The Eames Institute acquires William Stout Architectural Books of San Francisco


A relatively new nonprofit in the Bay Area has announced the acquisition of a sustainable business San Francisco institution that served as a mecca for architecture and design bibliophiles for just under 50 years: William Stout Architecture Books.

The news comes after a year of talks between the Petaluma-based company Eames Institute of Infinite Curiosity, which officially launched last April, and the sole owner of the beloved bookstore. Emerging from the turmoil of the COVID crisis in 2021, Stout, like many longtime small business owners battered by the pandemic, has begun to consider retirement. It was then that the young Eames Institute, directed by Charles and RayLisa Demetrios’ granddaughter as chief curator with support from Airbnb co-founder Joe Gebbia, stepped in to discuss how best to preserve the legacy of Stout Books.

As detailed in a press release announcing the change of ownership, which was officially completed on October 1, little will change in terms of day-to-day operations following Stout’s departure. Famous for its wide selection of titles (especially rare and sold out volumes) concerning architecture, landscape architecture, urbanism and design in its many forms, the bookseller’s physical location at 804 Montgomery Street in the historic Jackson Square district of downtown San Francisco, ne going nowhere. The stores online showcase will continue to serve customers all over the world. Staff members are also maintained during the transition. And as for Stout himself, he will go down as a wisdom-holding consultant who obviously knows the store’s massive inventory – and its sizable legion of loyal customers – better than anyone.

Bill Stout opened his eponymous bookstore in 1974. (Leslie Williamson/Courtesy Eames Institute)

“The stars seem to be aligned in 2022, and I’m so excited about this new chapter for Stout. We’ve all decided to keep the direction of the store intact for the future, which I think is a tribute to all parties involved and a real boon to the design community as a whole,” Stout said in a statement.

“The Eames Institute’s shared passion for design makes it a logical choice for the boutique,” he added. “I am happy to pass on the operation of the shop and am delighted to continue to be involved as a consultant to the Eames Institute. I would like to thank everyone for supporting the shop over the of its 48 years of existence.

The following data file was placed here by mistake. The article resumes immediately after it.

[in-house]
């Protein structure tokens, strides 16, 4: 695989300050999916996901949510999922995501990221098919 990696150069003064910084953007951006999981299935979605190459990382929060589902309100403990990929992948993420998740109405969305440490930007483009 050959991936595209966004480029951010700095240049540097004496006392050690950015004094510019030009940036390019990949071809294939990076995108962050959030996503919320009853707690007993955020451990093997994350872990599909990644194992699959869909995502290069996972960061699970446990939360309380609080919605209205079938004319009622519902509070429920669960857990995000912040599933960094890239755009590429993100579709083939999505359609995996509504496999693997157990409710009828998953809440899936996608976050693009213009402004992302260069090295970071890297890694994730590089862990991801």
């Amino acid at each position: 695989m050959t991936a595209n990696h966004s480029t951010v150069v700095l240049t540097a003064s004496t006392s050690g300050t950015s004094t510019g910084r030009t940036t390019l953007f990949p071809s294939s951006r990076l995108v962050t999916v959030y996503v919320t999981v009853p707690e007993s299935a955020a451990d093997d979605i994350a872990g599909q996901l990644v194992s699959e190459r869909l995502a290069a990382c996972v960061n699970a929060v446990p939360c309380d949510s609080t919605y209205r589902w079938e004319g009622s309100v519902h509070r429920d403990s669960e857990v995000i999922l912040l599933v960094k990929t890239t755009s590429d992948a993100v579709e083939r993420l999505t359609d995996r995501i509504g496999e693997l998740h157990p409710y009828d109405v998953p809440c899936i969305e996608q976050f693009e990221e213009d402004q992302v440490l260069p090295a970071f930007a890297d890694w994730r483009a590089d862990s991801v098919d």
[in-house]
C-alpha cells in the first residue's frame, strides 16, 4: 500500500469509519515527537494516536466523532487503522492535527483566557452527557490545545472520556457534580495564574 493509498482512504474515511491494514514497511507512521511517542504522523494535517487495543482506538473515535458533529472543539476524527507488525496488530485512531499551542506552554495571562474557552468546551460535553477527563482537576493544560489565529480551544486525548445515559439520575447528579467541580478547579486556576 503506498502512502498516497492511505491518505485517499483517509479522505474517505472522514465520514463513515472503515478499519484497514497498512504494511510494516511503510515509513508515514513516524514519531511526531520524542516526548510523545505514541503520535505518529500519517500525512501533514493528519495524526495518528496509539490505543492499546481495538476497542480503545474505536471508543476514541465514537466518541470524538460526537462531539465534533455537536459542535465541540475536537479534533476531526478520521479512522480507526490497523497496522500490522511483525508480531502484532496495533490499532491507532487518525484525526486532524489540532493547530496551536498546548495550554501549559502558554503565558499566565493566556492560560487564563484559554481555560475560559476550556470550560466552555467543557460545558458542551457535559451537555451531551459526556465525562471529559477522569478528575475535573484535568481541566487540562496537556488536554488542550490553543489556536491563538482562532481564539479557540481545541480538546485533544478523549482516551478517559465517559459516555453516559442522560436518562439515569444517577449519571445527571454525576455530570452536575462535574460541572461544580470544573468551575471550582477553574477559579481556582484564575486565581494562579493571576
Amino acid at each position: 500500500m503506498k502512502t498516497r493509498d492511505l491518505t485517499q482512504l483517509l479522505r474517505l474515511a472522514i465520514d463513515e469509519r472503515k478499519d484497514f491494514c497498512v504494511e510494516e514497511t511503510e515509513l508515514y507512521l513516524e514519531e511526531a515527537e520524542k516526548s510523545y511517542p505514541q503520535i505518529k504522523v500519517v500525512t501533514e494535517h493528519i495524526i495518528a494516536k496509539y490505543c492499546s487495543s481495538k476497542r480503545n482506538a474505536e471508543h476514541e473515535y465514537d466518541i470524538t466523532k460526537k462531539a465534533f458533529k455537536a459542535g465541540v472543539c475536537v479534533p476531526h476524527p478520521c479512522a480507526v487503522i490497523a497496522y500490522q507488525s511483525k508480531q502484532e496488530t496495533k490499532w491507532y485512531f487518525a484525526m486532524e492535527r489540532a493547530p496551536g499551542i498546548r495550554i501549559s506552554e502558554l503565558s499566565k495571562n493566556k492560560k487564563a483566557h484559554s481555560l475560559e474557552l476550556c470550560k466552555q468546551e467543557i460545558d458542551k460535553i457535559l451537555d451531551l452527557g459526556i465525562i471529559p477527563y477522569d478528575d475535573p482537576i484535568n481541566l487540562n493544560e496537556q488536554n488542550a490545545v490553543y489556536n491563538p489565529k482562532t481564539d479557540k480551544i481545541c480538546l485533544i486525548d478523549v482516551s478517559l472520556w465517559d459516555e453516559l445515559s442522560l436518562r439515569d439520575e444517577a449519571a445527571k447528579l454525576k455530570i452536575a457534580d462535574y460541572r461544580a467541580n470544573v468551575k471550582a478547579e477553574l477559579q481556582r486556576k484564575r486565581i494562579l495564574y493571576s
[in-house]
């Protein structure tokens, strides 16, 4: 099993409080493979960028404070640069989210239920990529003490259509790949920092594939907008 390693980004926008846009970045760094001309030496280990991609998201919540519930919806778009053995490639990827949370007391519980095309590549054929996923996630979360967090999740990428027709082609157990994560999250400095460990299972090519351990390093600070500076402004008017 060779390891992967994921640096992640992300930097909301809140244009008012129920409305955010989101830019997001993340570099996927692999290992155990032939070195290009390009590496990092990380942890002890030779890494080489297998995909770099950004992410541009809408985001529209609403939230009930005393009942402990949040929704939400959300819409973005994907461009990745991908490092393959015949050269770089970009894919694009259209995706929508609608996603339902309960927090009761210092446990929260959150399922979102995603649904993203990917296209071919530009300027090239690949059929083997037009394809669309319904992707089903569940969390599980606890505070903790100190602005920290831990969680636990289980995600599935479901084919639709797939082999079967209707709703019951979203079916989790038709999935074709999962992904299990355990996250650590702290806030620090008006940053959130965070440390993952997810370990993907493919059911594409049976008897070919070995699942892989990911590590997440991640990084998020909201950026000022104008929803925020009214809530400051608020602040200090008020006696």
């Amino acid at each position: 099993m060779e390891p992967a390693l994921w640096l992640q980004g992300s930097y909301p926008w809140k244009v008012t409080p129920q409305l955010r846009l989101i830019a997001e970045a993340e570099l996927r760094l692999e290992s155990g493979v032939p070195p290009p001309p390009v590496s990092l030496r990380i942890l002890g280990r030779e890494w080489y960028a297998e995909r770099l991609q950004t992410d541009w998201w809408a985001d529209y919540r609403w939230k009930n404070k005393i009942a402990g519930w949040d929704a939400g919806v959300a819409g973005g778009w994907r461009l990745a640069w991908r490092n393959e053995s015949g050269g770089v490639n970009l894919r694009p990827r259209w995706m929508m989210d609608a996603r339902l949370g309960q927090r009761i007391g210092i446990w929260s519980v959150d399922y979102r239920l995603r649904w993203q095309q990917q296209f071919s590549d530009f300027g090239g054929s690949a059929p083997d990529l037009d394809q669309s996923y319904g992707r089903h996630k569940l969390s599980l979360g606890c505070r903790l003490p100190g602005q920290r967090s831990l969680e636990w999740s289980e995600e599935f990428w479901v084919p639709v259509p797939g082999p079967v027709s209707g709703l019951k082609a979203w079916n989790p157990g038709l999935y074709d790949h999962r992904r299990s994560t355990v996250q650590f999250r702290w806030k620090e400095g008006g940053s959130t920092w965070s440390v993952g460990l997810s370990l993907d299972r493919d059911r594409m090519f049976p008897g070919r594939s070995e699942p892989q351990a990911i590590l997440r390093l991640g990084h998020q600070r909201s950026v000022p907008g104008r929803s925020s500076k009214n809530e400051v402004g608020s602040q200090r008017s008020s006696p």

(Dig the way back in the A archives, you can read a 2009 interview with Stout here.)

As for Gebbia, main patron of the Eames Institute, he is also a long-time client of the legendary architecture bookstore in San Francisco. The Georgia-born billionaire moved to the city after graduating from the Rhode Island School of Design to work as a designer at Chronicle Books in the mid-19s. And like all San Francisco-based designers and design enthusiasts, William Stout’s bookstore quickly became a staple.

interior of a large architectural bookstore
Inside Stout Books, a San Francisco staple that will remain under the ownership of the Eames Institute. (Leslie Williamson/Eames Institute)

“William Stout is a true testament to the importance of design, and his store is a real treasure,” Gebbia said. “The legacies of Ray and Charles Eames and William Stout go hand in hand as some of the most cherished and influential people in the design community here in California, and it’s an honor to bring these two together through through the Eames Institute.”

As mentioned, the Eames Institute was officially launched this year with headquarters located at William Turnbull– designed Eames Ranch in Petaluma, a small town in Somoma County in the Bay Area’s North Bay region. Still operating as a working farm as when purchased in 1992 by Lucia Eames, daughter of Charles Eames, the ranch is currently undergoing a major revitalization effort over several years before its eventual opening to the public. In the meantime, Stout Books will serve as something of an outpost for the institute where patrons and the public can learn more about the mission of the Eames Institute and its holdings. In addition to the ranch itself, these holdings include the Eames Collection, which includes the lion’s share of the contents of the original Eames office in Los Angeles. Although it has not held any in-person exhibitions, the Eames Institute has presented a series of online exhibitions since its launch. This includes the recent Return to sender, who showcases a delightful treasure trove of globetrotters, mail correspondence from Charles and Ray Eames.

A will know more about this changing of the guard in the coming weeks.


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